• to perform poorly.

  • - Certainly management was under enormous pressure

  • internally to do something.

  • Meanwhile, they were under enormous pressure

  • from activists, institutional investors.

  • - [Narrator] In the early 2000s,

  • GE began selling off portions of its business,

  • from insurance and appliances

  • to NBC Universal.

  • - General Electric is selling NBC Universal

  • to the cable TV giant Comcast.

  • - [Narrator] And its majority stake in oil and gas.

  • And on November 9th, 2021,

  • the company announced it would break up

  • its last three parts,

  • marking the end of an era for the industrial titan.

  • This was just days before Johnson & Johnson,

  • the world's largest health products company by sales

  • announced plans to break up as well

  • but it had different reasons.

  • Johnson & Johnson's CEO said the company decided

  • to split because the businesses,

  • customers and markets have diverged so much

  • in recent years,

  • a pattern that accelerated during the pandemic.

  • - I think they just reached the point

  • where like GE, they felt they could be more efficient

  • and each unit could get the full attention it deserved

  • if they split apart.

  • - [Narrator] Zweig says that when conglomerates split,

  • it's often due to external pressure.

  • - When things start to go wrong,

  • what people say is you could realize the value

  • that's locked up in these parts of the company.

  • So people will go from viewing it

  • as a unified whole

  • to viewing it as a set

  • of pieces that would do better

  • when they were broken off from the whole.

  • And that applies to institutional investors,

  • individual investors, competitors.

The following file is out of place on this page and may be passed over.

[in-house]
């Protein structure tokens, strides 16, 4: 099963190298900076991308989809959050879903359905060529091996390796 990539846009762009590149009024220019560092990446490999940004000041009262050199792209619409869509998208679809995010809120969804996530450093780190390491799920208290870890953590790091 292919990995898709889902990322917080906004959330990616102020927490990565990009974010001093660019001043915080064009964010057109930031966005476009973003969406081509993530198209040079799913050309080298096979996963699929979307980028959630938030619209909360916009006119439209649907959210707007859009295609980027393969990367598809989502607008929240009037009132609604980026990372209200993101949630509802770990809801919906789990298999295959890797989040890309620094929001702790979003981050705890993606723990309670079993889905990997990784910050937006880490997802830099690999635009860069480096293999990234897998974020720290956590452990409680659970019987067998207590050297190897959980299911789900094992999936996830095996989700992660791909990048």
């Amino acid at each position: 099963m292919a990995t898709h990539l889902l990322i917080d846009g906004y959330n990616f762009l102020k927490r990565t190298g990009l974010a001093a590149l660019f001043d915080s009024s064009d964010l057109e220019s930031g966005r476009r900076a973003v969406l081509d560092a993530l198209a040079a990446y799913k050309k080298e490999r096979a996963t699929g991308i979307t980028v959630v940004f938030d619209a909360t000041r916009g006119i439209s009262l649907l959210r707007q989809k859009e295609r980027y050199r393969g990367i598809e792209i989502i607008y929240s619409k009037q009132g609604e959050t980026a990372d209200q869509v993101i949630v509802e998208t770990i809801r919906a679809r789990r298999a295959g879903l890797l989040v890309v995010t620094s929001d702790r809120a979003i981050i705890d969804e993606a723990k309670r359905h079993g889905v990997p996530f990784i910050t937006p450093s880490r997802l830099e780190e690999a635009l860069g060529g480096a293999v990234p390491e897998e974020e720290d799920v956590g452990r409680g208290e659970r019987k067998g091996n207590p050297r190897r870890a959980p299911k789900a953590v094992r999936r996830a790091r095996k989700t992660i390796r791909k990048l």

• - [Narrator] An executive at Johnson & Johnson said

  • it will be in a better position standing alone

  • to make decisions and allocate resources.

  • So what do big corporate breakups mean for shareholders?

  • - Over the long run,

  • split ups do tend to create value

  • for investors in the surviving companies.

  • Now, whether it'll be true

  • in these particular cases is very difficult to say.

  • - [Narrator] For Johnson & Johnson,

  • investors can expect the second company

  • will have a new name

  • and the legacy business will continue to go by J&J.

  • For GE, current shareholders are likely

  • to receive shares of the new energy

  • and healthcare companies as dividends

  • when they spin off.

  • While the original company that remains

  • will focus on aviation.

  • - This may be the end

  • or it might just be the end of the beginning

  • but it's likely that we will see more

  • of these breakups.

  • - [Narrator] For many non-tech companies,

  • the future is looking smaller

  • and more specialized

  • but what it means for investors is yet to be seen.

  • (playful music)

- [Narrator] In November, Johnson & Johnson,

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為什麼集團企業要分家?(Why Conglomerates Split Up | WSJ)

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    Kelly Lin 發佈於 2022 年 09 月 14 日